When a member ofthe USC football staff noticed an unfamiliar face among the dozens of sidelinespectators at a Trojans practice last week, he jogged over to make sure thestranger wasn't a Notre Dame operative jotting down secrets. Turned out thatthe interloper was merely an out-of-town reporter, but it's hard to blameUSC--or any other team preparing to play a traditional rival--for having a mildcase of paranoia. In rivalry season there's no such thing as being too careful.¬∂ Late November isn't strictly about BCS standings and bowl invitations. It'sabout the annual renewal of the decades-old grudge matches that give collegefootball its unique flavor. Many come with colorful, if unofficial, nicknames,like the Lone Star Showdown (Texas--Texas A&M), the Backyard Brawl(Pittsburgh--West Virginia) or the Civil War (Oregon--Oregon State), or thename that could apply to all of them--Clean, Old-Fashioned Hate(Georgia--Georgia Tech). Others are simpler and to the point, as in Bedlam(Oklahoma--Oklahoma State) and The Game (Harvard-Yale).
With apologies tothe Crimson and the Bulldogs, the Notre Dame--USC rivalry produced The Game onSaturday, at least with respect to the national championship race. The Trojans'44--24 victory--in which junior wideout Dwayne Jarrett, with his seven catchesfor 132 yards and three touchdowns, earned himself a permanent place in theseries' lore--propelled them past Michigan into second place in the BCSstandings. That virtually assures USC a spot in the BCS title game against OhioState on Jan. 8 if the Trojans beat yet another rival, UCLA, this week.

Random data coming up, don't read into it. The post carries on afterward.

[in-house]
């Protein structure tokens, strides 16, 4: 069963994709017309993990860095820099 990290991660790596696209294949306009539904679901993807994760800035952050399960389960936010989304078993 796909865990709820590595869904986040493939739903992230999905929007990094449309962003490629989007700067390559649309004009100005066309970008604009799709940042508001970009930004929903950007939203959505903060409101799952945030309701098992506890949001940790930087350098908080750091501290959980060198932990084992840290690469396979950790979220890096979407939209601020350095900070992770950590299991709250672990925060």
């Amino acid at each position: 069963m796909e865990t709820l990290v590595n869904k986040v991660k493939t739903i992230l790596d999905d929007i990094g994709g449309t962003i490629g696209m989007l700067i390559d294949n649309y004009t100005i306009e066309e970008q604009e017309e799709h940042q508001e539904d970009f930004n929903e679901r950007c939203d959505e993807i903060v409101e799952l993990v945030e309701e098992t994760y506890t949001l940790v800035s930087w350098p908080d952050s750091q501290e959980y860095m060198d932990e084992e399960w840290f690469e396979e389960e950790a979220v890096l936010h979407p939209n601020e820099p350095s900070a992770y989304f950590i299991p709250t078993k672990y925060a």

The USC victorywasn't the only rivalry result over the Thanksgiving weekend that helped clearup the postseason picture. Texas A&M's 12--7 victory over Texas on Friday,the first time the Aggies had beaten the Longhorns since 1999, kept Texas fromclinching the Big 12 South championship and instead opened the door forOklahoma, which won the division by defeating Oklahoma State 27--21. That setup a conference title game between two storied rivals, Oklahoma and Nebraska,this weekend at Kansas City's Arrowhead Stadium.
Having becomeThanksgiving-weekend rivals only in 1996, LSU and Arkansas don't bear anyparticular animosity toward each other, but the Tigers' 31--26 victory onFriday may engender some. LSU's win dashed the Razorbacks' hopes for a spot inthe national championship game, and afterward Tigers coach Les Miles slightedArkansas with a statement that won't soon be forgotten in Razorback Nation."We have the distinct impression that we may be the best team in the [SEC]West," Miles said. "The West Division champion is the Arkansas team.I'm not certain who the best is." From such words rivalries are oftenborn.
In a true rivalry,bowl implications are unnecessary. A rivalry game is a self-containedseason--winning is its own reward, and losing is a devastating disappointmentregardless of how successful the loser's season may otherwise have been. NotreDame quarterback Brady Quinn has had a brilliant 2006 (64.4% completion rate,35 TDs, only five interceptions) and college career (a school-record 93 TDs,11,614 yards), but he was 0--4 against USC, a failure that will always sting."There are going to be years when both teams have a bowl bid on the lineand years when neither team does," West Virginia coach Rich Rodriguez saysof the Mountaineers' rivalry with Pittsburgh. "The circumstances are goingto change from year to year. But the satisfaction that comes with winning thegame and the empty feeling that comes with losing it, those neverchange."